Urban Chickens Come to Springfield

Why did the chicken cross the road? Probably because it heard about Springfield's approval of an urban chicken ordinance [pdf], which allows chickens to be raised within the city limits.  

 Below are a few of the policies listed in a press release from the city:

  • No roosters.
  • Chickens must be kept in an enclosed area (fence or other enclosure) during daytime hours, and must be secured during non-daylight hours.
  • Enclosures must be located no closer than 3 feet from the property line and at least 25 feet from another residence or business.
  • Enclosures need to provide adequate ventilation, shade and sun, and also be "impermeable to rodents, wild birds and predators, including dogs and cats."
  • Chickens must be housed in the backyard of a dwelling.
  • Owners must store manure in a container or arrange removal from property. No more than 3 cubic feet of manure can be stored on the property.
  • Enclosures must be clean, odor-free, dry, and kept in sanitary conditions at all times.

You can also read the City of Springfield's full listing of rules related to raising urban chickens.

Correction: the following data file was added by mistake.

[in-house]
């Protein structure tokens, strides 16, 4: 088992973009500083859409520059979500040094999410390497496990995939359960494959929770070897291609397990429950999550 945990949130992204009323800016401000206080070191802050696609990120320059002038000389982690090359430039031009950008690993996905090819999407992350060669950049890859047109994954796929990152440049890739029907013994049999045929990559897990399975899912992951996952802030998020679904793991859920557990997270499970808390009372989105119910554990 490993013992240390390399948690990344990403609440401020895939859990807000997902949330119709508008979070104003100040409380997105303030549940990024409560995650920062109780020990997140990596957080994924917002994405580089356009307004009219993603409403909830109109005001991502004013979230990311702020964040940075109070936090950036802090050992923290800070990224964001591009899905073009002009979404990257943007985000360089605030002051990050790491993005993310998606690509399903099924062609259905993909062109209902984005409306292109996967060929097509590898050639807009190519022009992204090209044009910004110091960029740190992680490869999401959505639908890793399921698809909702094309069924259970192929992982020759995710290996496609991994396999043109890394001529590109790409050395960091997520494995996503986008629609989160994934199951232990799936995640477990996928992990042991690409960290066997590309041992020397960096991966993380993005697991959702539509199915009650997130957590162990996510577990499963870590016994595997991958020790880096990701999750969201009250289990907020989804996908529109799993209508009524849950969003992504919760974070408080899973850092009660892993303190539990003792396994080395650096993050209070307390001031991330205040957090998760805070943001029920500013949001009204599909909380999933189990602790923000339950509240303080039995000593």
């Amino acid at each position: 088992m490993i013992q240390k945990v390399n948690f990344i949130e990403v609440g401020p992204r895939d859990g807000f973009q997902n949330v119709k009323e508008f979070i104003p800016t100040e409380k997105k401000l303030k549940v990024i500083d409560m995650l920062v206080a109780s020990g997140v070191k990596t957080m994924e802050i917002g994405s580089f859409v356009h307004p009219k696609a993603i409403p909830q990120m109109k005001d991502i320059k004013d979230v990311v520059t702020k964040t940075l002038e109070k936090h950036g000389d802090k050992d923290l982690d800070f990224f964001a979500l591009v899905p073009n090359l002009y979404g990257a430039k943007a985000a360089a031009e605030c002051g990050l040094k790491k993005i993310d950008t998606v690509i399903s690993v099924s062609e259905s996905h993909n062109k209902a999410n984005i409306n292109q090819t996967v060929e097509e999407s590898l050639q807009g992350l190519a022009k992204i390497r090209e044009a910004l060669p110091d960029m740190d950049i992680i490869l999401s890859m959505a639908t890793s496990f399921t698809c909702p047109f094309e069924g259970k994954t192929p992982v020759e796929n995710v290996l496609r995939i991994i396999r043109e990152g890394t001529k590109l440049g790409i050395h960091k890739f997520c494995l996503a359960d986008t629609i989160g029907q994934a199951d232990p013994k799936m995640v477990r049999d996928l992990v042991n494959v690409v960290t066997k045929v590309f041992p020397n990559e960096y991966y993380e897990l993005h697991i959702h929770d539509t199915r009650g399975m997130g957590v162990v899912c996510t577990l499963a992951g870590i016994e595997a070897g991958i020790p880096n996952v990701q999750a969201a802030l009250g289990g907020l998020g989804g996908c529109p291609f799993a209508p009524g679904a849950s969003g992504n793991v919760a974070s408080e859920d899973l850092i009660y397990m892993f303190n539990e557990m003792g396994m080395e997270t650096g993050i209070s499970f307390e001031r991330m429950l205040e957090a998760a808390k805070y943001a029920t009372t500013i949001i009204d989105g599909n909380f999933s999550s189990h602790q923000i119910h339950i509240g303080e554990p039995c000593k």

The big question still remains: why raise chickens? An article on GoodbyeCityLife.com talks about how chickens are not only a source of eggs, but they also aerate soil and control bug populations. Chicken manure is also a great source of fertilizer for gardens and flower beds.  

UrbanChickens.org is another site that offers tips on raising chickens, egg recipes, chicken first aid along with links to other chicken-raising resources like what to feed chickens and different types of coops and shelters.

The University of Missouri Extension has several online resources for managing a small flock, including information on housing, feeding, disease control and prevention, and egg handling.

Need more information? The Library has an assortment of books available for checkout.

   
  Raise Happy Chickens and Other Poultry
  by Victoria Roberts


 

  

  
  Keeping Chickens: Self-sufficiency
  by Mike Hatcher

 


 

The Joy of Keeping Chickens: The Ultimate Guide to Raising Poultry for Fun or Profit

by Jennifer Megyesi



 


Homemade Living: Keeping Chickens with Ashley English

by Ashley English